We at ASAPP strongly oppose the decision to get rid of “asynchronous” Mondays. It will have detrimental effects on students’ mental health, physical health, and social lives, to say nothing of their academics. As members of EGHS’s mental health advocacy club (ASAPP), we are asking that you reverse the decision and allow students unstructured class time.
Back in September, members of ASAPP co-wrote this article about the student perspective on the idea of having a pandemic-era school. We wrote the article in the hopes that adults, especially in this community’s uniquely high-expectations school culture, would listen to the words and voices of their students. We knew that the state was making the unfortunate decision to send students to school during a pandemic, thanks to immense pressure from the federal government and from poorly-informed parents. We were grateful to hear that the school district took some important precautions to minimize students’ stress going into the school year.
One of the most well-received measures our school district took to minimize stress was to have “asynchronous” Monday school. It gave an unstructured atmosphere to our work that students benefited from. Similar to the early days of quarantine school, we get to choose our work hours, socialize more, and sleep in. As ASAPP’s very own Ella Saint pointed out at this panel event, radically altering one’s sleep schedule is a trauma response common in young people that allows us to feel more in control of our lives. Many students use Mondays as a night to sleep in and at least make some kind of attempt to get rest at the beginning of the week. Taking that away is not physically or mentally healthy for students.
Academically, “asynchronous” Mondays gave students an opportunity to meet one-on-one with teachers, and ask for help on subjects that we may have missed in class. After all, it is extraordinarily difficult to pay attention in class when you are taking class from home, or constantly being aware of your surroundings to stay away from other people. Taking away these tutoring sessions would make school that much more difficult for students who rely on those resources for class, and teachers who use those days to get an idea of which topics are getting through to students and which aren’t.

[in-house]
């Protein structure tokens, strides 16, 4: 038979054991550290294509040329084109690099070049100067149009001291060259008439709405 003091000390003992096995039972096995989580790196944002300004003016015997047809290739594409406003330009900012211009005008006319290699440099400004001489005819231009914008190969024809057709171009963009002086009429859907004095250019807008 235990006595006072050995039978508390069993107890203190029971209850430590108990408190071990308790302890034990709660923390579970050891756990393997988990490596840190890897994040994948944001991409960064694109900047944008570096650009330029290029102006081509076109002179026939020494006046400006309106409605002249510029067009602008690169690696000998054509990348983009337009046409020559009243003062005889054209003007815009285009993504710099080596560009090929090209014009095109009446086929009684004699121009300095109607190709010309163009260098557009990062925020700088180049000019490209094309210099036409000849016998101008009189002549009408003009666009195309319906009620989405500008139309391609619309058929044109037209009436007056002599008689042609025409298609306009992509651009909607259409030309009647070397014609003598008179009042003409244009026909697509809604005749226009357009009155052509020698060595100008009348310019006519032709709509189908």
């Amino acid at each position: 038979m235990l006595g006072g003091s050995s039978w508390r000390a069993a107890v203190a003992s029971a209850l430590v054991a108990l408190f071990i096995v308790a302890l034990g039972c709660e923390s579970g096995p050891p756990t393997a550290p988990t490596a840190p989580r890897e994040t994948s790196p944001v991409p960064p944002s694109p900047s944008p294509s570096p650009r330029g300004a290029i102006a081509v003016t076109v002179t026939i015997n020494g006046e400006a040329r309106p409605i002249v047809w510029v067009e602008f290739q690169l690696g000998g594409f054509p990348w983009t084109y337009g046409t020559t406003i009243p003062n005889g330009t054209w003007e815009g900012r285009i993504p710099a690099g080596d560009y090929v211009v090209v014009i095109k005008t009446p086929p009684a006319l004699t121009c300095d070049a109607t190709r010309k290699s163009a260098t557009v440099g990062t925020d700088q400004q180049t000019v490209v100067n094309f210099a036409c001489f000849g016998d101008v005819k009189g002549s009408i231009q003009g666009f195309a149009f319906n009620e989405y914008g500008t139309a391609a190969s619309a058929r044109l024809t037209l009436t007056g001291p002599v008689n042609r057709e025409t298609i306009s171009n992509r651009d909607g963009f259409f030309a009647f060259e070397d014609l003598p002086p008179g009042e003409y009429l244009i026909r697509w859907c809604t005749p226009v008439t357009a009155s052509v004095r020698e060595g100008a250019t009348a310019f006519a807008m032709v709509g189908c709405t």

As students, we are entrenched in the EGHS community. Students have always preferred unstructured class time, since long before the pandemic. Before the quarantine, students used the EGHS library as a quiet and distraction-free place to do their schoolwork. A three-day weekend gives students that unstructured time to catch up on their work. And yes, also to take a break from work and sit around being lazy all day. As a reminder, we are currently living through a mass casualty event that has taken more American lives than combat in World War I, World War II, and the Vietnam War combined. We started losing a 9/11’s-worth of Americans every day in mid-December, and that daily toll continued until the public vaccine rollout in February. The stress from this crisis only makes downtime to complete our overly-stressful work more important. Students have experienced a skyrocketing suicide ideation rate across this country, and East Greenwich is no exception.
And yet, a vocal and irresponsible minority of parents are petitioning the School Committee to send students into crowded classrooms full time. We know that there are no good decisions that you can make that will be unanimously approved by everyone in this town. You have had to make middle-ground decisions in the hopes that they will satisfy the most people, while remaining as close to CDC guidelines as possible. But on issues of science, there is rarely a good middle ground. There is no “middle ground” for getting your children vaccinated. There is no “middle ground” for removing asbestos and lead paint from elementary schools. If two people came up to you, one told you to eat an entire bar of soap, and the other told you not to eat the entire bar of soap, the middle ground “eating half a bar of soap” would be a poor decision to make. The trouble with standing in the middle of a busy road is that you might get hit from either side.
Sending students into a more stressful situation to do more schoolwork is not the answer to this unprecedented mental health crisis. We are students, and therefore not professionals. We don’t craft education law or policy on any level. But as students, we know our community. We know the student body, and we are more in-tune to their experiences than most people. After all, they’re our experiences too. We can’t speak for everyone, but we ask that you not make a decision that could inadvertently worsen this already tense and tragic situation.
Assorted members of ASAPP
ASAPP (Assess Support Action Proceed Prevent) is a student group at EGHS focused on mental health issues.